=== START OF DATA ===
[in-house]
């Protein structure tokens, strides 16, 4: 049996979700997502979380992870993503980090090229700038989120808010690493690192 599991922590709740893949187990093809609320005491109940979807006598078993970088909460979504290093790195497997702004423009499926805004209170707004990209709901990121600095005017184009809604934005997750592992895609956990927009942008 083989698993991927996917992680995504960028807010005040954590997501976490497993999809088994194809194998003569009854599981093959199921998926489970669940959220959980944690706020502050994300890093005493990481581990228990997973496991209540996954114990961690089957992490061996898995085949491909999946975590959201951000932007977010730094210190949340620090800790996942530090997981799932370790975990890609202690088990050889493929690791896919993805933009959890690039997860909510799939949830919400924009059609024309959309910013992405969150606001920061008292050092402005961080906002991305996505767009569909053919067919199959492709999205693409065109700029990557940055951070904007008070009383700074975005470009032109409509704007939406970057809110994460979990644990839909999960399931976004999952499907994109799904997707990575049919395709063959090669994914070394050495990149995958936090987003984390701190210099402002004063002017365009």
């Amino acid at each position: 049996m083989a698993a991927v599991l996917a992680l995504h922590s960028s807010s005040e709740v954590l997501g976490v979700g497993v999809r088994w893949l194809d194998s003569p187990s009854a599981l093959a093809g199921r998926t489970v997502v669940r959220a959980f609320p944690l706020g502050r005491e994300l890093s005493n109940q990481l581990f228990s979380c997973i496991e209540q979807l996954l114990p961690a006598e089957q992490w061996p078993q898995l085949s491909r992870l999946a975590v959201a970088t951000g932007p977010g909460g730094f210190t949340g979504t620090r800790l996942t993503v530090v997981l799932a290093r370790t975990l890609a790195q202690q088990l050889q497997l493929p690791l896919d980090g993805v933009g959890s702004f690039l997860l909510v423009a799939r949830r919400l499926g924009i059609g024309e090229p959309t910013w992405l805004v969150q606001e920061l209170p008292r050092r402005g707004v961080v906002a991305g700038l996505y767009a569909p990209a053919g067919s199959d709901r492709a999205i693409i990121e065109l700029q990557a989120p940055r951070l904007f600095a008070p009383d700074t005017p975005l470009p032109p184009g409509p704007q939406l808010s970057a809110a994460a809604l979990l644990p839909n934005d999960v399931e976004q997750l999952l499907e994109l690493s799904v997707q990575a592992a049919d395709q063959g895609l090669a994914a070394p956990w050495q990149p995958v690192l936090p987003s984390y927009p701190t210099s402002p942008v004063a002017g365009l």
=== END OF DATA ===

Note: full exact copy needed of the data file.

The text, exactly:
[in-house]
């Protein structure tokens, strides 16, 4: 049996979700997502979380992870993503980090090229700038989120808010690493690192 599991922590709740893949187990093809609320005491109940979807006598078993970088909460979504290093790195497997702004423009499926805004209170707004990209709901990121600095005017184009809604934005997750592992895609956990927009942008 083989698993991927996917992680995504960028807010005040954590997501976490497993999809088994194809194998003569009854599981093959199921998926489970669940959220959980944690706020502050994300890093005493990481581990228990997973496991209540996954114990961690089957992490061996898995085949491909999946975590959201951000932007977010730094210190949340620090800790996942530090997981799932370790975990890609202690088990050889493929690791896919993805933009959890690039997860909510799939949830919400924009059609024309959309910013992405969150606001920061008292050092402005961080906002991305996505767009569909053919067919199959492709999205693409065109700029990557940055951070904007008070009383700074975005470009032109409509704007939406970057809110994460979990644990839909999960399931976004999952499907994109799904997707990575049919395709063959090669994914070394050495990149995958936090987003984390701190210099402002004063002017365009």
């Amino acid at each position: 049996m083989a698993a991927v599991l996917a992680l995504h922590s960028s807010s005040e709740v954590l997501g976490v979700g497993v999809r088994w893949l194809d194998s003569p187990s009854a599981l093959a093809g199921r998926t489970v997502v669940r959220a959980f609320p944690l706020g502050r005491e994300l890093s005493n109940q990481l581990f228990s979380c997973i496991e209540q979807l996954l114990p961690a006598e089957q992490w061996p078993q898995l085949s491909r992870l999946a975590v959201a970088t951000g932007p977010g909460g730094f210190t949340g979504t620090r800790l996942t993503v530090v997981l799932a290093r370790t975990l890609a790195q202690q088990l050889q497997l493929p690791l896919d980090g993805v933009g959890s702004f690039l997860l909510v423009a799939r949830r919400l499926g924009i059609g024309e090229p959309t910013w992405l805004v969150q606001e920061l209170p008292r050092r402005g707004v961080v906002a991305g700038l996505y767009a569909p990209a053919g067919s199959d709901r492709a999205i693409i990121e065109l700029q990557a989120p940055r951070l904007f600095a008070p009383d700074t005017p975005l470009p032109p184009g409509p704007q939406l808010s970057a809110a994460a809604l979990l644990p839909n934005d999960v399931e976004q997750l999952l499907e994109l690493s799904v997707q990575a592992a049919d395709q063959g895609l090669a994914a070394p956990w050495q990149p995958v690192l936090p987003s984390y927009p701190t210099s402002p942008v004063a002017g365009l």